This abundance of water actually turned parts of the Los Angeles basin into wetlands, which in turn facilitated the growth of large forests (the area would have looked a lot like the Angeles National Forest at that time). It also led to the river completely jumping its banks after particularly severe storms in 1825 (or 1835 – historical accounts differ) and, rather than making a right turn south of Bunker Hill and heading towards Venice, it instead made a beeline for Long Beach. Indeed it’s followed that course ever since, leaving its old estuary to become the marshland now known as the Ballona Wetlands.

During the nineteenth and early twentieth centuries the Los Angeles River, and its various tributaries and source streams, supported extensive farming, which was one of the main industries here at the time. Additionally, the river served as the principal water source for the city until 1913, when the LA Aqueduct replaced it, bringing water from the High Sierra to the San Fernando Valley.

River Wild Is Tamed

The river continued to run through the center of town, relatively unmolested, until the Great Flood of 1938. Caused by severe storms in February of that year, the resulting floods killed no less than 115 people and caused $40 million worth of damage to the city and the surrounding area, destroying over five thousand buildings and several bridges. Afterwards Frank Shaw became the first mayor of a major American city to be recalled from office, partly due to what was seen as his incompetent handling of the crisis, which compounded a rising corruption scandal at City Hall.

Following this disaster, the Army Corps of Engineers went to work encasing the river in concrete as a flood-prevention measure. They straightened, deepened and widened the river so thoroughly that there’s never been a flood since, but they also had the effect of reducing the once beautiful river to a grey and very ugly shadow of its former self. Officially the river ceased to exist, technically transformed into a flood-control channel.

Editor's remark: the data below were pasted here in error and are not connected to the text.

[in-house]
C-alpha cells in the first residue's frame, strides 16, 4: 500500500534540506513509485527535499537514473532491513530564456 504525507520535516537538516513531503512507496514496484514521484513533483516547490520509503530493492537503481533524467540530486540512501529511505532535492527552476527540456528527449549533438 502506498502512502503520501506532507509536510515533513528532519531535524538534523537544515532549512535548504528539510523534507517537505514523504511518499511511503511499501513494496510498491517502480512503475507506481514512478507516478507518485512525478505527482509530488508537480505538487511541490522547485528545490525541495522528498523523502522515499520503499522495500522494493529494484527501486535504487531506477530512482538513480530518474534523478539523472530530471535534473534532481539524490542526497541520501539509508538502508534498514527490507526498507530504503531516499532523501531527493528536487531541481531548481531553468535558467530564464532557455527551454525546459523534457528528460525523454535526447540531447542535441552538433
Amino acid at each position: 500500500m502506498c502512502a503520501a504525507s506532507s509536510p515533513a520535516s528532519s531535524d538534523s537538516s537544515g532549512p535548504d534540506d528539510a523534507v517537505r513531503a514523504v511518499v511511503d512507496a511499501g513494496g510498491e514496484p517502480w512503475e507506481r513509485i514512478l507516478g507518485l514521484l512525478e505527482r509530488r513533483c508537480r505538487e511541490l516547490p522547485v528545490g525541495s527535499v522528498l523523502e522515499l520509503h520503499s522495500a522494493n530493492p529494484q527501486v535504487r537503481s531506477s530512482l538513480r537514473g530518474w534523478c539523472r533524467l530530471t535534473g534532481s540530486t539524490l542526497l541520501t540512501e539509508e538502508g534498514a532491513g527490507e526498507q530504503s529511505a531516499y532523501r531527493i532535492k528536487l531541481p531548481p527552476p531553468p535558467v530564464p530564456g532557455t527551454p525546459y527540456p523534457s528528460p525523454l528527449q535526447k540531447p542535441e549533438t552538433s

Reimagining the Los Angeles River

And so it would remain for seventy-five years, until 2013, when the newly-formed Los Angeles River Revitalization Corporation announced plans to transform the river, well, back into a river, with a proper riparian ecosystem. Part one of the plan involved officially declaring it to actually be a river – it turns out that names really do matter.

The Los Angeles River has a great bike path and several new bridges

Since then, popular support for the revamp has steadily grown, culminating in the announcement that Frank Gehry had been commissioned to design the masterplan, which was approved this week (although many environmental advocates are opposed to significant elements in it). Over the last few years numerous other riverside projects have been announced running the gamut from bridges (such as the Sixth Street Viaduct and La Kretz Bridge, which have already been completed), to parks, housing and, critics argue, gentrification. The Los Angeles River, it seems, is back, no longer the butt of bad jokes, and a new chapter in its history is being written.

One of best places to see the Los Angeles River is from Griffith Park – which is the only place from which you can see almost all of it. We talk about the importance of its water to early LA on our daily Mount Hollywood Hike, that starts at the Greek Theatre and climbs to the top of Mount Hollywood.

Another way to see the Los Angeles River is to do this great tour, which goes along the watercourse itself and up into the hills of the surrounding neighborhood. It’s a fantastic introduction to this often forgotten and surprisingly hidden part of LA. You can even have lunch after the tour at Spoke Bicycle Cafe, right on the banks of the river itself.

There’s also the non-profit, LA River Expeditions, which organizes kayaking trips on the watercourse in Elysian Valley (more information here). It’s a great organization and a great way to experience the river.

If you have any feedback on the Los Angeles River: Past & Future please email us or reach out on social media, we’d love to hear from you.

– By Damien Blackshaw (Twitter)